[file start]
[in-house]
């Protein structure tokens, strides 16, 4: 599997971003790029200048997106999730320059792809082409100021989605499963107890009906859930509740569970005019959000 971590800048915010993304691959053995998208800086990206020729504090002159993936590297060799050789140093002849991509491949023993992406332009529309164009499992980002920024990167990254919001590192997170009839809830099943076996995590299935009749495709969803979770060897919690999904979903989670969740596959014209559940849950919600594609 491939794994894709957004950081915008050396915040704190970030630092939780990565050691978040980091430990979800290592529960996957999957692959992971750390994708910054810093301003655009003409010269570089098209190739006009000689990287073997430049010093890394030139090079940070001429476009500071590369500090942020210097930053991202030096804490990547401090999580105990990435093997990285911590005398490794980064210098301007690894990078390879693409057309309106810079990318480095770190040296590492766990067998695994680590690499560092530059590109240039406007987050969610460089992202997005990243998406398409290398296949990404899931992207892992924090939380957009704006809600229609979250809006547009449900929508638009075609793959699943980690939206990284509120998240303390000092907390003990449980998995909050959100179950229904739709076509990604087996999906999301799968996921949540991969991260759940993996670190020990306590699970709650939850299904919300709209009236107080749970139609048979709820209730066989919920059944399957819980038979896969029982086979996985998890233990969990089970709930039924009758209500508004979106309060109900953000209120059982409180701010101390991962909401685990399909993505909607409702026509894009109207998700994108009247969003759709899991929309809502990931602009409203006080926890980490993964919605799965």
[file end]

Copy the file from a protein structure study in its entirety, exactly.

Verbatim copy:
[in-house]
């Protein structure tokens, strides 16, 4: 599997971003790029200048997106999730320059792809082409100021989605499963107890009906859930509740569970005019959000 971590800048915010993304691959053995998208800086990206020729504090002159993936590297060799050789140093002849991509491949023993992406332009529309164009499992980002920024990167990254919001590192997170009839809830099943076996995590299935009749495709969803979770060897919690999904979903989670969740596959014209559940849950919600594609 491939794994894709957004950081915008050396915040704190970030630092939780990565050691978040980091430990979800290592529960996957999957692959992971750390994708910054810093301003655009003409010269570089098209190739006009000689990287073997430049010093890394030139090079940070001429476009500071590369500090942020210097930053991202030096804490990547401090999580105990990435093997990285911590005398490794980064210098301007690894990078390879693409057309309106810079990318480095770190040296590492766990067998695994680590690499560092530059590109240039406007987050969610460089992202997005990243998406398409290398296949990404899931992207892992924090939380957009704006809600229609979250809006547009449900929508638009075609793959699943980690939206990284509120998240303390000092907390003990449980998995909050959100179950229904739709076509990604087996999906999301799968996921949540991969991260759940993996670190020990306590699970709650939850299904919300709209009236107080749970139609048979709820209730066989919920059944399957819980038979896969029982086979996985998890233990969990089970709930039924009758209500508004979106309060109900953000209120059982409180701010101390991962909401685990399909993505909607409702026509894009109207998700994108009247969003759709899991929309809502990931602009409203006080926890980490993964919605799965």